Saturday, January 7, 2017

Words of Light In Dark Times: An Interview with Dr. Soong-Chan Rah

I have a special treat for readers this week.  I am privileged to be able to present to you an audio interview which I conducted with Dr. Soong-Chan Rah, a Christian, theologian, and seminary professor who has applied systems thinking to the issues facing America and other First World societies, and to the response of the Christian Church to these present challenges. 

To access the interview, click here.  Then click on the speaker icon.

I have mentioned Dr. Rah in several previous posts.  Dr. Rah is the author of four published books: The Next Evangelicalism: Freeing The Church from Western Cultural Captivity, Many Colors: Cultural Intelligence for a Changing Church, Prophetic Lament: A Call for Justice In Troubled Times., and Return to Justice: Six Movements That Reignited Our Contemporary Evangelical Conscience.  He also has an additional book which is about to go to press, which he mentions toward the end of the interview.

In the interview we briefly cover the reality of the hard ecological and economic limits now being faced by the industrialized world.  Then we begin to ask how the United States and the Global North in general have responded to these limits, focusing particularly on the response of the mainstream American church to an age of limits.  We discuss the pathology that arises in people who have enjoyed unjust privileges for a long time, and how that pathology is triggered when those privileges begin to run out.  I also ask Dr. Rah what Scripture passages he has been referring to in order to understand these days.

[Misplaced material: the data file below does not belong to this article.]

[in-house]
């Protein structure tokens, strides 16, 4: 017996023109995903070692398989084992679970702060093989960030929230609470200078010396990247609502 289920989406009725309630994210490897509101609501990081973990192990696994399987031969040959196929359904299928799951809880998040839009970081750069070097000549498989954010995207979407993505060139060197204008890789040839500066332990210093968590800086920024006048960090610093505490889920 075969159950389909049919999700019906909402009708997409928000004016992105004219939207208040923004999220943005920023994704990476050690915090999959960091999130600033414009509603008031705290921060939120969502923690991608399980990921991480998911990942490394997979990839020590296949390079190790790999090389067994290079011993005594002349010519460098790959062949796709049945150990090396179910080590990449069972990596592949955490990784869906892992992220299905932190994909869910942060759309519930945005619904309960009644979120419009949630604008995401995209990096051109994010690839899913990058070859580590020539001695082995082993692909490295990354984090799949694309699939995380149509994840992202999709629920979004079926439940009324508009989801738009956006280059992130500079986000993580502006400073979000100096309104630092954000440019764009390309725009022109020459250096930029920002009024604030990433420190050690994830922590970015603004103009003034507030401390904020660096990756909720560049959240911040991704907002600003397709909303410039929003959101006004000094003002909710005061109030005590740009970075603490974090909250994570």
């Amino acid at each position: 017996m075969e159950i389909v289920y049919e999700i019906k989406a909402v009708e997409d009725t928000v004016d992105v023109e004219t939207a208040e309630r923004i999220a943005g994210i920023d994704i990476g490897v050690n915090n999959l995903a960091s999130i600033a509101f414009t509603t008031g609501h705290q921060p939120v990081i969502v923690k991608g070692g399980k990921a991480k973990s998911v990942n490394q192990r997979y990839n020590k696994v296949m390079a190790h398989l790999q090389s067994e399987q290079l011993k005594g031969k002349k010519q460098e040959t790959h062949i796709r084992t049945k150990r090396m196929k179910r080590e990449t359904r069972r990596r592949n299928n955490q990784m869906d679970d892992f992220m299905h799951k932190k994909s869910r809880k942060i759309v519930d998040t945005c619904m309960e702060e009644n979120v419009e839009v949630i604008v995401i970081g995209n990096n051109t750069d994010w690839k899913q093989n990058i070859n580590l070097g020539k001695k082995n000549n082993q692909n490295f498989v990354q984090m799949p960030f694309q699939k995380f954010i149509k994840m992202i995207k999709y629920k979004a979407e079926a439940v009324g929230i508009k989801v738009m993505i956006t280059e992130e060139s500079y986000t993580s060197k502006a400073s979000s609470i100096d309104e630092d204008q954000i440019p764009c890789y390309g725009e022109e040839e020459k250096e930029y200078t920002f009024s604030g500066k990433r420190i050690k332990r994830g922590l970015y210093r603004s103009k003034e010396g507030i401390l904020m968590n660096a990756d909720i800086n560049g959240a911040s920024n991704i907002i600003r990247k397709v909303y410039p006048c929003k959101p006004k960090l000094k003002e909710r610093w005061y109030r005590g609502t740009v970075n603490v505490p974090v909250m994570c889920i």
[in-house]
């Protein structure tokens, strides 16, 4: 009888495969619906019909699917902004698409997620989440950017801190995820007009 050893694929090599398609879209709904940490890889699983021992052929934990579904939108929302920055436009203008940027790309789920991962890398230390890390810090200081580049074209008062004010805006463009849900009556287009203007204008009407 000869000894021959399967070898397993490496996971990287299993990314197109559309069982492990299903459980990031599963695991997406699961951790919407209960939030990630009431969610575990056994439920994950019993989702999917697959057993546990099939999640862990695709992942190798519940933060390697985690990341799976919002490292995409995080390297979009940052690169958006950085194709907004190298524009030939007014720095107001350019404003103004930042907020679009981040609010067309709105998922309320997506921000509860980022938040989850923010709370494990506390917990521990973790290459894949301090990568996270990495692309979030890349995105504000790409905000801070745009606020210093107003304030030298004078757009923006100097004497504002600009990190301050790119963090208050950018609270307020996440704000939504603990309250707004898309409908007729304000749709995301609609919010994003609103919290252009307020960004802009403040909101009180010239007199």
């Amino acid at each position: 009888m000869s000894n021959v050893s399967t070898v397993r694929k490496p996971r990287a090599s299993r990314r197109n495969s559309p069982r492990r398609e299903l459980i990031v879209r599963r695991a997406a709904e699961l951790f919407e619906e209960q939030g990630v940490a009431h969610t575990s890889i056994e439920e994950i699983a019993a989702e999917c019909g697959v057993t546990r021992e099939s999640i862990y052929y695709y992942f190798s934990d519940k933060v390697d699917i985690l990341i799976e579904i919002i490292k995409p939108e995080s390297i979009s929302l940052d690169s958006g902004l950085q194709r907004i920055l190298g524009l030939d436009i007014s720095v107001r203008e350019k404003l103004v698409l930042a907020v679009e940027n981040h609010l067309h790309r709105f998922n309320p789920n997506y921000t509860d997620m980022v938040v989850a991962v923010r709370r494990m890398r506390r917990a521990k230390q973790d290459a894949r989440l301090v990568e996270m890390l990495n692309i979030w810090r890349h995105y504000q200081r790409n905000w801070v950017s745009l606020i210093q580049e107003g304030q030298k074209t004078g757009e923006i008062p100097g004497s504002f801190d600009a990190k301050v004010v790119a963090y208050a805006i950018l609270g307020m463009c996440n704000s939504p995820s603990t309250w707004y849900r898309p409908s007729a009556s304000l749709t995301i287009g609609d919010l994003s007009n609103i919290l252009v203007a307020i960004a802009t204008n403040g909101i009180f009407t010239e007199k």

From there we discuss how real Christians should pray in these days, and how to avoid being sidetracked by searching for easy, yet false answers in our prayers.

Lastly, we ask what real Christians should do in these days.  And we briefly discuss the role of nonviolent struggle in our response.

About the audio: you will also get to witness (or more accurately, hear) my rather thumb-fingered approach to audio technology.  So you will hear that the audio actually begins in the middle of my introduction to Dr. Rah, and the presentation of my first question to him.  I tried fixing this by recording a new introduction, then I tried downloading some free and open source audio editing software to splice the new intro onto the main body of the interview.  After a rather long bit of frustration, I became convinced that I did well to avoid a career in TV or radio!  However, I can type (most of the time).  So I will give you the text of my first question, so that you may have a more complete picture of the interview.  Here is the text:

"These days are a time of confusion and distress for many people who had hoped that by the end of 2016, the people running things in our world might have moved in a more equitable direction than that which they have taken.  Many of us might be struggling to correctly understand these days, and may need help in our understanding, so that we can plot a right course of action.  In order to help us in our understanding, I am interviewing Dr. Rah, and will be asking him several questions under three general categories:
  • How to Look At These Days
  • How to Pray In These Days
  • What To Do In These Days